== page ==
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Natural Awakenings Westchester / Putnam / Dutchess New York

Naturally, Tax Time Planning: Here’s how the new Tax and Jobs Act changes our end-of-the-year calculations

Nov 27, 2018 04:54PM ● By By Rick Kouns

Snow is falling, shops are bustling, and everyone is decorating for the holidays. This can only mean one thing: It’s time to prepare our year-end tax strategies.

The Tax and Jobs Act is completely changing the way we plan for the upcoming tax season. Learn how to maximize deductions and minimize tax liabilities by reviewing the top items that we can control before the end of year.

Itemized vs. Standard Deductions

The Tax and Jobs Act doubled the standard deduction for joint filers to $24,000. This may limit your itemized deductions, so it’s important to know where you stand. Here are the key points to note:

  • State and local taxes are capped at $10,000.
  • You can deduct the interest on the first $750,000 of a new home mortgage.
  • The line of credit interest has been eliminated.
  • The 2% “miscellaneous itemized deductions” provision has been eliminated.
  • For charitable contributions, see below.
Capital Gains and Losses

Short-term gains and losses are taxed as ordinary income with respect to the net of losses or offsets of carry-forwards. However, the treatment of longterm gains and losses is now based on income thresholds rather than income tax brackets. The rates are still 0%, 15% and 20%.

Qualified Tuition Plans

With the Tax Cuts and Jobs Act, you can use your 529s to pay for up to $10,000 in private and religious elementary and secondary school costs.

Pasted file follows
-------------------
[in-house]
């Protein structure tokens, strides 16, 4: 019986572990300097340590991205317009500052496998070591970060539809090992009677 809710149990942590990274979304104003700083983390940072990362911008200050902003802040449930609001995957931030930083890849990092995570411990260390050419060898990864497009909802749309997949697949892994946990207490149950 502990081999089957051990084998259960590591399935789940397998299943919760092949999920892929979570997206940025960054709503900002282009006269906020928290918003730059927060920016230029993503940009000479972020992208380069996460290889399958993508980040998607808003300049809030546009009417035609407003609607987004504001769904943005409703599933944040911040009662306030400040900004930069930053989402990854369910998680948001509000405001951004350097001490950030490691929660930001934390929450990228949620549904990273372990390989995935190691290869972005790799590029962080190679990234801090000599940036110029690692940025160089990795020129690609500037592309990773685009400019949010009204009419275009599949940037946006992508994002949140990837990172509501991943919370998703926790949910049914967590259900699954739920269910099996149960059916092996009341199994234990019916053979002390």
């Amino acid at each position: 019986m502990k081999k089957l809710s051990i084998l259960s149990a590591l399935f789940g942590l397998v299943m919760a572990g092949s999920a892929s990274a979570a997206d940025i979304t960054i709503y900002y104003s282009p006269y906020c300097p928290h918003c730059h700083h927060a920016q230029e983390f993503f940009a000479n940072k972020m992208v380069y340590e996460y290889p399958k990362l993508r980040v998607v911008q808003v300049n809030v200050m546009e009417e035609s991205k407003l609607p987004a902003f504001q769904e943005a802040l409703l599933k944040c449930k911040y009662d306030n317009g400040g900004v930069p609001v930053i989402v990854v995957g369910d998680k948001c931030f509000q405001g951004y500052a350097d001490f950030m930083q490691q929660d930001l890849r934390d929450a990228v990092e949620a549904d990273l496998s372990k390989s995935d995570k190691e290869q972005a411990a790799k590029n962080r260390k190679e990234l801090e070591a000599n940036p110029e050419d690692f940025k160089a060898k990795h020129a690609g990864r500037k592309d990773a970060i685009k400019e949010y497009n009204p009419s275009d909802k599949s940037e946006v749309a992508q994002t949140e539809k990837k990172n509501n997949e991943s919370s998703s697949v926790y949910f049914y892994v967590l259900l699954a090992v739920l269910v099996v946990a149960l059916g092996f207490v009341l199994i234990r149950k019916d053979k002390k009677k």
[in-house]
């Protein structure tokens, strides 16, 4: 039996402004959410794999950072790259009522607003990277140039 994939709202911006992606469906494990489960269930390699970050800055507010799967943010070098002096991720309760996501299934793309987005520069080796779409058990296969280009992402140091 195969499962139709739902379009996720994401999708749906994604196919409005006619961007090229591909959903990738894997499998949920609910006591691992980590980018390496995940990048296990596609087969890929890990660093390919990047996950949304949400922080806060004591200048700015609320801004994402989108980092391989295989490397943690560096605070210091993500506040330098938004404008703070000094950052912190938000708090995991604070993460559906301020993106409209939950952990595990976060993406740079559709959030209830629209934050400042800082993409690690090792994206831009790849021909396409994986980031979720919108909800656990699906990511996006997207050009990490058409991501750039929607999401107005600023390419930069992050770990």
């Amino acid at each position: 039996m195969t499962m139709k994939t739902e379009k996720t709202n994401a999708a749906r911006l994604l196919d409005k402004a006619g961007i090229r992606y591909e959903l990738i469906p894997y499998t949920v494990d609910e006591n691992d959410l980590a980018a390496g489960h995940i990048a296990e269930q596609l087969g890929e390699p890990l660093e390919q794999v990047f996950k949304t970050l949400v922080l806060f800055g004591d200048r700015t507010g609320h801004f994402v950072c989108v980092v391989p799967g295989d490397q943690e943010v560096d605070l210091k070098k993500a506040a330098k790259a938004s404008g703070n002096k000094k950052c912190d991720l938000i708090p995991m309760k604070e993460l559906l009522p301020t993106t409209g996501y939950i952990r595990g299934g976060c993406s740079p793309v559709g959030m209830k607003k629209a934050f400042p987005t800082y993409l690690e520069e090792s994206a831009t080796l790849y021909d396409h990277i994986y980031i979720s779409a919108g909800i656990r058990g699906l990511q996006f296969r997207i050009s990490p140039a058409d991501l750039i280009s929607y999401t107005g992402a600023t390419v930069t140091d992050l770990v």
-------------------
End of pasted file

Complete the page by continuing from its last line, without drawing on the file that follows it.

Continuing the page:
Charitable Contributions

Deductions for charitable contributions have increased from 50% to 60% of adjusted gross income. However, know your personal situation. Consider bunching and alternating years if you are unable to itemize.

Maximizing Retirement Deferrals

Maximize the retirement options that you have available. The maximum contribution for 2018 for 401K/403b is $18,500, with a catch-up contribution of $6,000 for those over age 50. The maximum contribution for 2018 for a traditional or Roth IRA is $5,500, with a catch-up of $1,000 for those over age 50. Maximizing Qualified Business Income Deductions Under section 199A, owners of sole proprietorships, partnerships, LLCs and S corporations may be able to deduct up to 20% of their business income. There are many rules and regulations, and owners are subject to these limitations.

Of course, this brings us to the reason we are reviewing our records. The fourth and final estimated tax payments are due January 15, 2019, covering the period September 1 to December 31, 2018. Happy holidays!

The above information is for informational purposes only. Consult your personal tax or business advisor to learn what the Tax and Jobs Act means to you.

Rick Kouns owns and operates 1099 Account LLC, which provides accounting and tax services for independent contractors and the self-employed. His office is located at 240 Van Cortlandt Park Ave., Yonkers, NY. For more information, contact him at 855.529.1099 or [email protected], or visit

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